Loosen the fine tuner of the string you wish to replace. You do not want to remove the screw. As you turn the fine tuner to the left, there is a point where you will feel a sudden release of tension. When you find it, the fine tuner is loose enough.
Step 3: Loosen the Peg
Just as you did with the fine tuner, you want to leave the peg in its hole. You just want to unwind the string. When you reach the last loop on the peg, pull the string out of the hole.
Step 4: Remove the String
This might happen naturally when the string comes out of the peg. If not, pull the string out of the tailpiece. Pay attention to how it went in, because strings go on by reversing the steps you followed to take them off.
Step 5: Line Up the New String
Some strings have a metal ball at one end, while others have a loop or a knot instead. Both ends of the string are wrapped with thread. Insert the ball, loop, or knot into the tailpiece first and hold it in place with your finger.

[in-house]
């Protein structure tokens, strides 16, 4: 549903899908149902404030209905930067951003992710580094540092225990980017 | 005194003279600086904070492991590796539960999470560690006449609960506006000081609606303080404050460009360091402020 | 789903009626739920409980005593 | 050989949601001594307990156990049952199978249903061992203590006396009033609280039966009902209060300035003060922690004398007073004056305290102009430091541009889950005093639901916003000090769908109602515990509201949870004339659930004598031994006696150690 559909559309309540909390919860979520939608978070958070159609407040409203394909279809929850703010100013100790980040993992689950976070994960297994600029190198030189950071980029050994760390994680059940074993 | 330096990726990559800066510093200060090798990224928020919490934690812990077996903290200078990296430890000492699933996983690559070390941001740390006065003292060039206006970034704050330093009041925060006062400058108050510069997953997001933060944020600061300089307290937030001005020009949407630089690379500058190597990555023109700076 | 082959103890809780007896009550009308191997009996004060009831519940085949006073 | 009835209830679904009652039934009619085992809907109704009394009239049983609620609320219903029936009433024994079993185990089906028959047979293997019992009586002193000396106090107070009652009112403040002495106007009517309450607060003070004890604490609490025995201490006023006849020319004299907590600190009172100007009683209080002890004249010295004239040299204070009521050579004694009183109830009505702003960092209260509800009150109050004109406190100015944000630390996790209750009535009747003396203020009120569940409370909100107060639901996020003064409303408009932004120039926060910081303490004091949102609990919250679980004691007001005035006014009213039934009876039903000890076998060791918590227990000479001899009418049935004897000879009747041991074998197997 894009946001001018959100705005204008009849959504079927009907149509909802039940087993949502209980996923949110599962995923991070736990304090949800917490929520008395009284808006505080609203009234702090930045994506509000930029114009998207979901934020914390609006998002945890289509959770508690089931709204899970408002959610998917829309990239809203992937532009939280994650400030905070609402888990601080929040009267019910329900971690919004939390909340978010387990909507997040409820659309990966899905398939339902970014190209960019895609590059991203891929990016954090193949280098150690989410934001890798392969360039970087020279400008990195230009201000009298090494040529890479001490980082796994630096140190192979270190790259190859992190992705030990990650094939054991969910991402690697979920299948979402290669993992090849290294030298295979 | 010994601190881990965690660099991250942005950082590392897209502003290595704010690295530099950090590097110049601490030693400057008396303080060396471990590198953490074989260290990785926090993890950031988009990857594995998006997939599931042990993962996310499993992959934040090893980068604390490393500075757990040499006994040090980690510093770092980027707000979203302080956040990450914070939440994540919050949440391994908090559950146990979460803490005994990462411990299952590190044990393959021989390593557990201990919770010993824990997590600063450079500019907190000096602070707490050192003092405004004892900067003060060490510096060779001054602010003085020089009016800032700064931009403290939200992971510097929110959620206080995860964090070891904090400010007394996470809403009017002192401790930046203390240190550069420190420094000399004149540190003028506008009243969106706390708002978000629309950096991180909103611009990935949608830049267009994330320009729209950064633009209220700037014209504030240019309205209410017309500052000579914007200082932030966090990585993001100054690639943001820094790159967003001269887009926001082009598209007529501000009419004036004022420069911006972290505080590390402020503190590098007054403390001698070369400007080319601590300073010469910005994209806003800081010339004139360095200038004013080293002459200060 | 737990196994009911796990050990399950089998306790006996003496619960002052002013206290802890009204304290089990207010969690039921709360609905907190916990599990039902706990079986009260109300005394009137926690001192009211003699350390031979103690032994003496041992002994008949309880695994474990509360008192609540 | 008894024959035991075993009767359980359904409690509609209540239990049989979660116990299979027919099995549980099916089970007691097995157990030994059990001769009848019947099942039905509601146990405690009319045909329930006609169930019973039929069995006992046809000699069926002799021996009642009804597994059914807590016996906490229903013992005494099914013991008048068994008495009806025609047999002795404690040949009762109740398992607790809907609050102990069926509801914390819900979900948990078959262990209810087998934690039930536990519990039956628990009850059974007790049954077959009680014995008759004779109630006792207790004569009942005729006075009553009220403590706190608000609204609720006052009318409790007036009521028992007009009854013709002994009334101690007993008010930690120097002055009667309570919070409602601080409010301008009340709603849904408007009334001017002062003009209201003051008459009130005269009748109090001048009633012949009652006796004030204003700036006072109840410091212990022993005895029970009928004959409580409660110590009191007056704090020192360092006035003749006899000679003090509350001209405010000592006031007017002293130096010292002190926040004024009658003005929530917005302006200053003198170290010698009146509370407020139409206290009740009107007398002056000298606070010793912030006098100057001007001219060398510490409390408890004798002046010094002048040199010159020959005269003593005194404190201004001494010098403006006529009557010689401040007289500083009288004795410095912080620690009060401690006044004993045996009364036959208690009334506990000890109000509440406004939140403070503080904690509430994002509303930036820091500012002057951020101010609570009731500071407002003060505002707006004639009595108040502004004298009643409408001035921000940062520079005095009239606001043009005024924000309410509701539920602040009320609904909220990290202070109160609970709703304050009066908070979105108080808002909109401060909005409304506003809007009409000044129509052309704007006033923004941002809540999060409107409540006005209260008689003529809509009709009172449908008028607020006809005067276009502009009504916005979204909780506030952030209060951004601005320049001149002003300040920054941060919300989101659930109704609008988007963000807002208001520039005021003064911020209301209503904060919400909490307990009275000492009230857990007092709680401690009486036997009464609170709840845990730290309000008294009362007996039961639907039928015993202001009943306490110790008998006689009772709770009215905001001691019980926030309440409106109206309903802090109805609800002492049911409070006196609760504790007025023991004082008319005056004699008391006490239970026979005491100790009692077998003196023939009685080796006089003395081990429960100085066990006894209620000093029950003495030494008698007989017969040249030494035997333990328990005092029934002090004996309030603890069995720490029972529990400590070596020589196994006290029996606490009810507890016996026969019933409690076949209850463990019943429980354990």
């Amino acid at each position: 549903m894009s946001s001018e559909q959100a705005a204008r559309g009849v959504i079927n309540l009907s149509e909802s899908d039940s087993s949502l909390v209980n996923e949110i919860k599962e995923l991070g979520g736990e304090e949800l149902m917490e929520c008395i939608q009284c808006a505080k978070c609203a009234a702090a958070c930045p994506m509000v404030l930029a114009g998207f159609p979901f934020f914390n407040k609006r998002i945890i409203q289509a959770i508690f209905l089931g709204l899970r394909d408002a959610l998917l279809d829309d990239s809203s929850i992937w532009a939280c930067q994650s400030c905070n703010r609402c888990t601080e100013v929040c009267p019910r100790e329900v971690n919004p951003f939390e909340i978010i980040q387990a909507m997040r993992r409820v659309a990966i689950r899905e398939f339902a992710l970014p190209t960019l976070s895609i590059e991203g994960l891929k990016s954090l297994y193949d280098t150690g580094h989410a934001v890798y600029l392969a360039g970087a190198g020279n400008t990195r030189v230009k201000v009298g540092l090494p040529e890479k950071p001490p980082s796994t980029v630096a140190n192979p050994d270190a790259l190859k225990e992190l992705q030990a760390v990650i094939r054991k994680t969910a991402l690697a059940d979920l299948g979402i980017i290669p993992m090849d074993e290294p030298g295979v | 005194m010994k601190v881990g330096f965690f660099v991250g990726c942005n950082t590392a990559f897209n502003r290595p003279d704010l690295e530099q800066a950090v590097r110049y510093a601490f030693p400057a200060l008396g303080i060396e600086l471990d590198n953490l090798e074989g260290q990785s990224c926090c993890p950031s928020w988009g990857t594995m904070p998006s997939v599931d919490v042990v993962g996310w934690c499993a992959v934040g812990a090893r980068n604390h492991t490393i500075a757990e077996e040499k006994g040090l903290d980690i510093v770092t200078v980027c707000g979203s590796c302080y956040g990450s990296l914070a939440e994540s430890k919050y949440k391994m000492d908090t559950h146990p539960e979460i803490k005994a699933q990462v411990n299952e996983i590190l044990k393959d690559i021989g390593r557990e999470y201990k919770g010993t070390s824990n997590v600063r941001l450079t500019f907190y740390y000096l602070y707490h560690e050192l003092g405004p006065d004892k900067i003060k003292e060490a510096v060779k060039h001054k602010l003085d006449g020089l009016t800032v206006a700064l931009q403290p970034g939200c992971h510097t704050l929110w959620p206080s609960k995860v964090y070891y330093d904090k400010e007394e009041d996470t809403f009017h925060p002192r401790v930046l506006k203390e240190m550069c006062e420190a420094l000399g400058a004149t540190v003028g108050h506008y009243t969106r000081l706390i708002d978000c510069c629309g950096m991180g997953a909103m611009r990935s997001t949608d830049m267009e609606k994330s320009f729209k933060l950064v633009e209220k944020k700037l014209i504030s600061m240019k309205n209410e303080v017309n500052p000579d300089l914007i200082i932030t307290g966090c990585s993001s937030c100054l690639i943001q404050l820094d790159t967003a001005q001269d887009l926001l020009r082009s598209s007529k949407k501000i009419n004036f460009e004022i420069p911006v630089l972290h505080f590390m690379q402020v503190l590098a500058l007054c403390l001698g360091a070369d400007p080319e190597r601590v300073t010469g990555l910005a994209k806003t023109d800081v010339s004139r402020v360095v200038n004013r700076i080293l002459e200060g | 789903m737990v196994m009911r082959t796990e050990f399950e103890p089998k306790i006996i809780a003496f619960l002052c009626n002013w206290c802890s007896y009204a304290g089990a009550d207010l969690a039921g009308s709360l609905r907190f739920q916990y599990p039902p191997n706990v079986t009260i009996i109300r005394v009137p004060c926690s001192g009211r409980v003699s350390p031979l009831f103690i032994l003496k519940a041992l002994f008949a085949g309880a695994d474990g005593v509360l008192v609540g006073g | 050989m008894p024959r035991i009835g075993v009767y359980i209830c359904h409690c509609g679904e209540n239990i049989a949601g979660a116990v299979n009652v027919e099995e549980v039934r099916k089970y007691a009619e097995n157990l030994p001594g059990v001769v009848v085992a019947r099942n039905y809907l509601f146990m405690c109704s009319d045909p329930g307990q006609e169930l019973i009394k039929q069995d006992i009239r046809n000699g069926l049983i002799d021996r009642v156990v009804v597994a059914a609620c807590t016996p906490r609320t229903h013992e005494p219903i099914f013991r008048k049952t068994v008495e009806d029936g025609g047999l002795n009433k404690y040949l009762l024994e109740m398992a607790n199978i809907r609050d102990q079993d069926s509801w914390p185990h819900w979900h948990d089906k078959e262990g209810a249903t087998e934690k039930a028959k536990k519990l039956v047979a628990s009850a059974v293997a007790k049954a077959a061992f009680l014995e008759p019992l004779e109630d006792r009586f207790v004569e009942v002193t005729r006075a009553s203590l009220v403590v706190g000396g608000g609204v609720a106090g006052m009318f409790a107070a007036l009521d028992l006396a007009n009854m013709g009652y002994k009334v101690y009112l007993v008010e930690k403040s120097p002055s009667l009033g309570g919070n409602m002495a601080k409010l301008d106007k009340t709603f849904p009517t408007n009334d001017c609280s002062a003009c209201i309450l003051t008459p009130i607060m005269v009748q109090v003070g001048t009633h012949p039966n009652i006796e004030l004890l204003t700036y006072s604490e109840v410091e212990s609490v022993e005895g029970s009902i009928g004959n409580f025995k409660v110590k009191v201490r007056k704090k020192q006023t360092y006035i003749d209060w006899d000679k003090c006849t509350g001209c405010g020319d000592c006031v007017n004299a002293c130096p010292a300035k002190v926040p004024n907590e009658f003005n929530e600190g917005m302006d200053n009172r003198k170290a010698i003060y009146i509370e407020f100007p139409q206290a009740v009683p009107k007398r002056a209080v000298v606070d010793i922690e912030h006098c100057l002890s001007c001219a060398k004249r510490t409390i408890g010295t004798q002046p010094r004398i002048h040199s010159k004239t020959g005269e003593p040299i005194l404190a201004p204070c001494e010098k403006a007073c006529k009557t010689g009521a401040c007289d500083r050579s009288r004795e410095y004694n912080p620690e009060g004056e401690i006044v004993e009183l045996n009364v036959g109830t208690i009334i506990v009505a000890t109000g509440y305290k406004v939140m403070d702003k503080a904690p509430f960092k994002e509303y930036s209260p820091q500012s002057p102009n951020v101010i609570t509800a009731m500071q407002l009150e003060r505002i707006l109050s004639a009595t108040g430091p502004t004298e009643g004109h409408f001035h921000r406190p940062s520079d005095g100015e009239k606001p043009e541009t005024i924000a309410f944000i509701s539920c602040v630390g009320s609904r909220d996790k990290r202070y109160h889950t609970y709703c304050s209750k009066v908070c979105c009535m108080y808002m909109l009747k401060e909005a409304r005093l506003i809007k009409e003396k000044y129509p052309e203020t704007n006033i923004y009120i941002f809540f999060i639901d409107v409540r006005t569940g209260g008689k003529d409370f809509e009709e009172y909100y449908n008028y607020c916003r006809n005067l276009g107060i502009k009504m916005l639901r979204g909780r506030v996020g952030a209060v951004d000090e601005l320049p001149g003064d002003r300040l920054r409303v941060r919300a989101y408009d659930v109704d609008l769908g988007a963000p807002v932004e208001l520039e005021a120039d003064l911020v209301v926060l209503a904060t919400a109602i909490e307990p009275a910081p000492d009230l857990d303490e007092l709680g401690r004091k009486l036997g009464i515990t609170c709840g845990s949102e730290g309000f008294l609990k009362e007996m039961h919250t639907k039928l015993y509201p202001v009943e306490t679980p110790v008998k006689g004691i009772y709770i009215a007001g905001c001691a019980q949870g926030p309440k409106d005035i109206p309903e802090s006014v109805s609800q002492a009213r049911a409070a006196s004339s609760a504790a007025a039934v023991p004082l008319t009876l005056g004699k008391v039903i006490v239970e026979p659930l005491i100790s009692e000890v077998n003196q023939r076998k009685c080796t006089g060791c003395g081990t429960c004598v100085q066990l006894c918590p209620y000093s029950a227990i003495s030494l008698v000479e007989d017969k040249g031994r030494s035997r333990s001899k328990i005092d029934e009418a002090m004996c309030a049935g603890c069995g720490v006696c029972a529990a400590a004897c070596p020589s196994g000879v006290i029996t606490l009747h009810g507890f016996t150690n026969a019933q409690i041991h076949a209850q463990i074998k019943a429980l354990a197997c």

Step 6: Insert the String Into the Peg
This will require very good lighting, especially if you are installing an A string, because the scroll casts a shadow into the peg box that can make it hard to find the hole in the peg. Thread the string into the hole as if you were threading a needle. Make sure it comes out the other side.
Step 7: Tighten the Peg
Turn the peg to wrap the string around it. While you tighten the peg, make sure the string falls into the appropriate notches in the nut and bridge. If the string has slipped out of the tailpiece, make sure you fix it while you still have some slack. Be gentle when tightening the string. It has to adjust to being stretched or else it will snap. Don't worry about tuning yet. You just need enough tension in the string to hold it in place.
Step 8: Tighten the fine tuner
Tighten the fine tuner just enough to return some tension to the string.
Repeat steps 1-8 for each string that needs to be replaced.
Step 9: Reinstall the Mute
Step 10: Tune the Violin